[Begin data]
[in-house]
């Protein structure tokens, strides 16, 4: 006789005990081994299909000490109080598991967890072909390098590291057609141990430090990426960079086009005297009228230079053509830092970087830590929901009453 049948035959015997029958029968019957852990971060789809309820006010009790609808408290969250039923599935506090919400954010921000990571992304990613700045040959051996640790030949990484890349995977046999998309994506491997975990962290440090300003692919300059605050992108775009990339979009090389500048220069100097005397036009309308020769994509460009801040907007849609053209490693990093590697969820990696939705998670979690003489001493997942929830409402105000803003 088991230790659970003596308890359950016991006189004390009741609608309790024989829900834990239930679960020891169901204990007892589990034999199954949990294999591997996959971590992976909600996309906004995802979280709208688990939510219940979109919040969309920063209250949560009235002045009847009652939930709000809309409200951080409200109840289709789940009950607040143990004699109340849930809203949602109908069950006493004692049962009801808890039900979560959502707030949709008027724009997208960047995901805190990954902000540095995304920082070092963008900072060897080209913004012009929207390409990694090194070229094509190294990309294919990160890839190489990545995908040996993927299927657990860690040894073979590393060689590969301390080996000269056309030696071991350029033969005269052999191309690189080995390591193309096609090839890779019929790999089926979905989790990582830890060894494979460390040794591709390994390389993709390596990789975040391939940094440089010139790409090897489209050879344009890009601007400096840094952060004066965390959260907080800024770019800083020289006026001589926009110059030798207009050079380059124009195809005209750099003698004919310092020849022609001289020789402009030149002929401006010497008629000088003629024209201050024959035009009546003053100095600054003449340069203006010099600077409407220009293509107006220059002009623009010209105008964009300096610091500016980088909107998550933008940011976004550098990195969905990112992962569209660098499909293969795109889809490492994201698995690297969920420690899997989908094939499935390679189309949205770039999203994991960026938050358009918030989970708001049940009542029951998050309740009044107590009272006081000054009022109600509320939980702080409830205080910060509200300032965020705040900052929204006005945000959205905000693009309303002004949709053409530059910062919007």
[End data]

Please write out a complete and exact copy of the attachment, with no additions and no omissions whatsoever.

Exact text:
[in-house]
């Protein structure tokens, strides 16, 4: 006789005990081994299909000490109080598991967890072909390098590291057609141990430090990426960079086009005297009228230079053509830092970087830590929901009453 049948035959015997029958029968019957852990971060789809309820006010009790609808408290969250039923599935506090919400954010921000990571992304990613700045040959051996640790030949990484890349995977046999998309994506491997975990962290440090300003692919300059605050992108775009990339979009090389500048220069100097005397036009309308020769994509460009801040907007849609053209490693990093590697969820990696939705998670979690003489001493997942929830409402105000803003 088991230790659970003596308890359950016991006189004390009741609608309790024989829900834990239930679960020891169901204990007892589990034999199954949990294999591997996959971590992976909600996309906004995802979280709208688990939510219940979109919040969309920063209250949560009235002045009847009652939930709000809309409200951080409200109840289709789940009950607040143990004699109340849930809203949602109908069950006493004692049962009801808890039900979560959502707030949709008027724009997208960047995901805190990954902000540095995304920082070092963008900072060897080209913004012009929207390409990694090194070229094509190294990309294919990160890839190489990545995908040996993927299927657990860690040894073979590393060689590969301390080996000269056309030696071991350029033969005269052999191309690189080995390591193309096609090839890779019929790999089926979905989790990582830890060894494979460390040794591709390994390389993709390596990789975040391939940094440089010139790409090897489209050879344009890009601007400096840094952060004066965390959260907080800024770019800083020289006026001589926009110059030798207009050079380059124009195809005209750099003698004919310092020849022609001289020789402009030149002929401006010497008629000088003629024209201050024959035009009546003053100095600054003449340069203006010099600077409407220009293509107006220059002009623009010209105008964009300096610091500016980088909107998550933008940011976004550098990195969905990112992962569209660098499909293969795109889809490492994201698995690297969920420690899997989908094939499935390679189309949205770039999203994991960026938050358009918030989970708001049940009542029951998050309740009044107590009272006081000054009022109600509320939980702080409830205080910060509200300032965020705040900052929204006005945000959205905000693009309303002004949709053409530059910062919007």